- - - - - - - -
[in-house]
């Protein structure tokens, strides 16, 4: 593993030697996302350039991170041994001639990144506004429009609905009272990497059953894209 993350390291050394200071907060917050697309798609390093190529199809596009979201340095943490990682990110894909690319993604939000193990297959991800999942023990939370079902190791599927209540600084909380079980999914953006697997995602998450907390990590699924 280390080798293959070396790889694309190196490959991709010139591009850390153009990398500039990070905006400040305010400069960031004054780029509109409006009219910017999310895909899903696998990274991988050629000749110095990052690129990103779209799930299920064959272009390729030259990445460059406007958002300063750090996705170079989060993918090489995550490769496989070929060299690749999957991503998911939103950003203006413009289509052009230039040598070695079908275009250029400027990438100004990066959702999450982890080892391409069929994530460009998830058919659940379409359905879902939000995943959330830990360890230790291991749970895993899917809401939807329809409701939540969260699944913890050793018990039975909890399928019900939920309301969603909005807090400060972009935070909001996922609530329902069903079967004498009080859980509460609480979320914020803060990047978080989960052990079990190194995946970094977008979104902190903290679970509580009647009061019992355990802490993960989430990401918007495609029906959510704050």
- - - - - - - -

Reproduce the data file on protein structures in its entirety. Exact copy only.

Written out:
[in-house]
């Protein structure tokens, strides 16, 4: 593993030697996302350039991170041994001639990144506004429009609905009272990497059953894209 993350390291050394200071907060917050697309798609390093190529199809596009979201340095943490990682990110894909690319993604939000193990297959991800999942023990939370079902190791599927209540600084909380079980999914953006697997995602998450907390990590699924 280390080798293959070396790889694309190196490959991709010139591009850390153009990398500039990070905006400040305010400069960031004054780029509109409006009219910017999310895909899903696998990274991988050629000749110095990052690129990103779209799930299920064959272009390729030259990445460059406007958002300063750090996705170079989060993918090489995550490769496989070929060299690749999957991503998911939103950003203006413009289509052009230039040598070695079908275009250029400027990438100004990066959702999450982890080892391409069929994530460009998830058919659940379409359905879902939000995943959330830990360890230790291991749970895993899917809401939807329809409701939540969260699944913890050793018990039975909890399928019900939920309301969603909005807090400060972009935070909001996922609530329902069903079967004498009080859980509460609480979320914020803060990047978080989960052990079990190194995946970094977008979104902190903290679970509580009647009061019992355990802490993960989430990401918007495609029906959510704050």